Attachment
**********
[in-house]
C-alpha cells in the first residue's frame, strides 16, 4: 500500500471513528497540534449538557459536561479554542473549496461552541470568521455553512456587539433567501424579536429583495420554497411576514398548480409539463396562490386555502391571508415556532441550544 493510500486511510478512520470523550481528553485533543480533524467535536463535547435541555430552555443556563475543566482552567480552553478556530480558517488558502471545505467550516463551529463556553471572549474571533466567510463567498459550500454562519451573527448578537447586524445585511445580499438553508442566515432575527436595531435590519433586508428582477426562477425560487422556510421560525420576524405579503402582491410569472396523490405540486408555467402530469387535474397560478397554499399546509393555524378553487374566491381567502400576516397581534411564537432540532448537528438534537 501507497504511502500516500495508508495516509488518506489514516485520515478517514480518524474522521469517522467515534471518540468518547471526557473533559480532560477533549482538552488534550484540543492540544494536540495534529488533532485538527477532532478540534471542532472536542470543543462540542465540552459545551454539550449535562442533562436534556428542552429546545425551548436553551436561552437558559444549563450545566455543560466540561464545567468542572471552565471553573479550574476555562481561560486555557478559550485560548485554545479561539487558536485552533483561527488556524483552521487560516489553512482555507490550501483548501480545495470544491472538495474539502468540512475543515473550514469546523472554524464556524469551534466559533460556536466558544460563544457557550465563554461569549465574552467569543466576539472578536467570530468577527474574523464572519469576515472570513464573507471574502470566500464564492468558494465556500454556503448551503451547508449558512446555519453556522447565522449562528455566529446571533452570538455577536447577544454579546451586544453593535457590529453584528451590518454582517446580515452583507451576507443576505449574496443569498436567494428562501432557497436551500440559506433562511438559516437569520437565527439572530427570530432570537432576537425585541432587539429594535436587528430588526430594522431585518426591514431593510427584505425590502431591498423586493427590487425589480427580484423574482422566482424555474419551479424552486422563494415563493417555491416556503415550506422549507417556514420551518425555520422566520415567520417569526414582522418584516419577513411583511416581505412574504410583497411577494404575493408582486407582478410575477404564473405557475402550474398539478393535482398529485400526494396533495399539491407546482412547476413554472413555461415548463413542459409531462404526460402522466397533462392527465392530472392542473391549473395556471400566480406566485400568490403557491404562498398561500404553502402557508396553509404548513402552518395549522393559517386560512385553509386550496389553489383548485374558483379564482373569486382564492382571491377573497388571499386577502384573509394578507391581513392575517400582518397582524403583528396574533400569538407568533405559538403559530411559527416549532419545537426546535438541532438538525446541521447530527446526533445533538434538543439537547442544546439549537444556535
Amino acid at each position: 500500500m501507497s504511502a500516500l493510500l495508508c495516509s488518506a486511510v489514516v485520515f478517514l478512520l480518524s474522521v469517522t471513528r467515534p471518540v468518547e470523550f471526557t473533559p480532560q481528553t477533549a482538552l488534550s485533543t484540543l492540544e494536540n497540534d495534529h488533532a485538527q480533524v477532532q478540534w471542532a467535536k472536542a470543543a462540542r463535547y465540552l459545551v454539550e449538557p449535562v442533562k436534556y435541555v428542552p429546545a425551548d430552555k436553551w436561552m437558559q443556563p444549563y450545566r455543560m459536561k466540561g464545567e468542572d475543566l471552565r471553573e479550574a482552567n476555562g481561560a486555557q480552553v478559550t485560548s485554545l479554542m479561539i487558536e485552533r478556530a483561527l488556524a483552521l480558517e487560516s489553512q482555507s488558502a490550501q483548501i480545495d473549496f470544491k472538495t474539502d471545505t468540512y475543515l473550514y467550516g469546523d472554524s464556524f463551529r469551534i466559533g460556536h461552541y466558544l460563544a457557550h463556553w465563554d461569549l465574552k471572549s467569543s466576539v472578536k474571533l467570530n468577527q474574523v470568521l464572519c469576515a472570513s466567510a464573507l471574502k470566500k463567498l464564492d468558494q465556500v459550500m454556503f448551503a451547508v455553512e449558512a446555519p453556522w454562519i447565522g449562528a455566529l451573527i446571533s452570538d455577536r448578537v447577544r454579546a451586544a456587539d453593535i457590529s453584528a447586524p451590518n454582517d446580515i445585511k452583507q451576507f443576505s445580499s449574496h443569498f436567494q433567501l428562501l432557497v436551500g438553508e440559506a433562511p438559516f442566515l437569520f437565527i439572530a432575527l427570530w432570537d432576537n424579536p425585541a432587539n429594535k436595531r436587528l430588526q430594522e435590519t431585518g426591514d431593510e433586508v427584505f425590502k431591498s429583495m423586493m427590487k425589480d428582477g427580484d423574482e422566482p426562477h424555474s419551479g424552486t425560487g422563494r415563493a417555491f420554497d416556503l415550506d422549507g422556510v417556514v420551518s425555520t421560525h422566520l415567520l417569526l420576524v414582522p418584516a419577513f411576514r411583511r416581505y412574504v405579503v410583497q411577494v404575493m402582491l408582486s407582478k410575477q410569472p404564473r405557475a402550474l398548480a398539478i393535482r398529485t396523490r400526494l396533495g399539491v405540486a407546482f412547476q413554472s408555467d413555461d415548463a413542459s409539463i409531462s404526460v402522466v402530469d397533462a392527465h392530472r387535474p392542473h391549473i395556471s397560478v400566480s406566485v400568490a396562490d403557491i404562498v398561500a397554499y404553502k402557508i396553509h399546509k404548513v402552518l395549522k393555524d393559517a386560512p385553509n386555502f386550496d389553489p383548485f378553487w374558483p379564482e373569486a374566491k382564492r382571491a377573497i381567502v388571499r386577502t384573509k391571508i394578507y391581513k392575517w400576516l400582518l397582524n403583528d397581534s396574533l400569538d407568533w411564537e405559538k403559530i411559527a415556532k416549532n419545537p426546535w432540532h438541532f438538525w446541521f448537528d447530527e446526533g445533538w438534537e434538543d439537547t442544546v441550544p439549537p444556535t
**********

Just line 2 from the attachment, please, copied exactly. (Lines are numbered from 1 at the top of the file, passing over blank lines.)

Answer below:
C-alpha cells in the first residue's frame, strides 16, 4: 500500500471513528497540534449538557459536561479554542473549496461552541470568521455553512456587539433567501424579536429583495420554497411576514398548480409539463396562490386555502391571508415556532441550544 493510500486511510478512520470523550481528553485533543480533524467535536463535547435541555430552555443556563475543566482552567480552553478556530480558517488558502471545505467550516463551529463556553471572549474571533466567510463567498459550500454562519451573527448578537447586524445585511445580499438553508442566515432575527436595531435590519433586508428582477426562477425560487422556510421560525420576524405579503402582491410569472396523490405540486408555467402530469387535474397560478397554499399546509393555524378553487374566491381567502400576516397581534411564537432540532448537528438534537 501507497504511502500516500495508508495516509488518506489514516485520515478517514480518524474522521469517522467515534471518540468518547471526557473533559480532560477533549482538552488534550484540543492540544494536540495534529488533532485538527477532532478540534471542532472536542470543543462540542465540552459545551454539550449535562442533562436534556428542552429546545425551548436553551436561552437558559444549563450545566455543560466540561464545567468542572471552565471553573479550574476555562481561560486555557478559550485560548485554545479561539487558536485552533483561527488556524483552521487560516489553512482555507490550501483548501480545495470544491472538495474539502468540512475543515473550514469546523472554524464556524469551534466559533460556536466558544460563544457557550465563554461569549465574552467569543466576539472578536467570530468577527474574523464572519469576515472570513464573507471574502470566500464564492468558494465556500454556503448551503451547508449558512446555519453556522447565522449562528455566529446571533452570538455577536447577544454579546451586544453593535457590529453584528451590518454582517446580515452583507451576507443576505449574496443569498436567494428562501432557497436551500440559506433562511438559516437569520437565527439572530427570530432570537432576537425585541432587539429594535436587528430588526430594522431585518426591514431593510427584505425590502431591498423586493427590487425589480427580484423574482422566482424555474419551479424552486422563494415563493417555491416556503415550506422549507417556514420551518425555520422566520415567520417569526414582522418584516419577513411583511416581505412574504410583497411577494404575493408582486407582478410575477404564473405557475402550474398539478393535482398529485400526494396533495399539491407546482412547476413554472413555461415548463413542459409531462404526460402522466397533462392527465392530472392542473391549473395556471400566480406566485400568490403557491404562498398561500404553502402557508396553509404548513402552518395549522393559517386560512385553509386550496389553489383548485374558483379564482373569486382564492382571491377573497388571499386577502384573509394578507391581513392575517400582518397582524403583528396574533400569538407568533405559538403559530411559527416549532419545537426546535438541532438538525446541521447530527446526533445533538434538543439537547442544546439549537444556535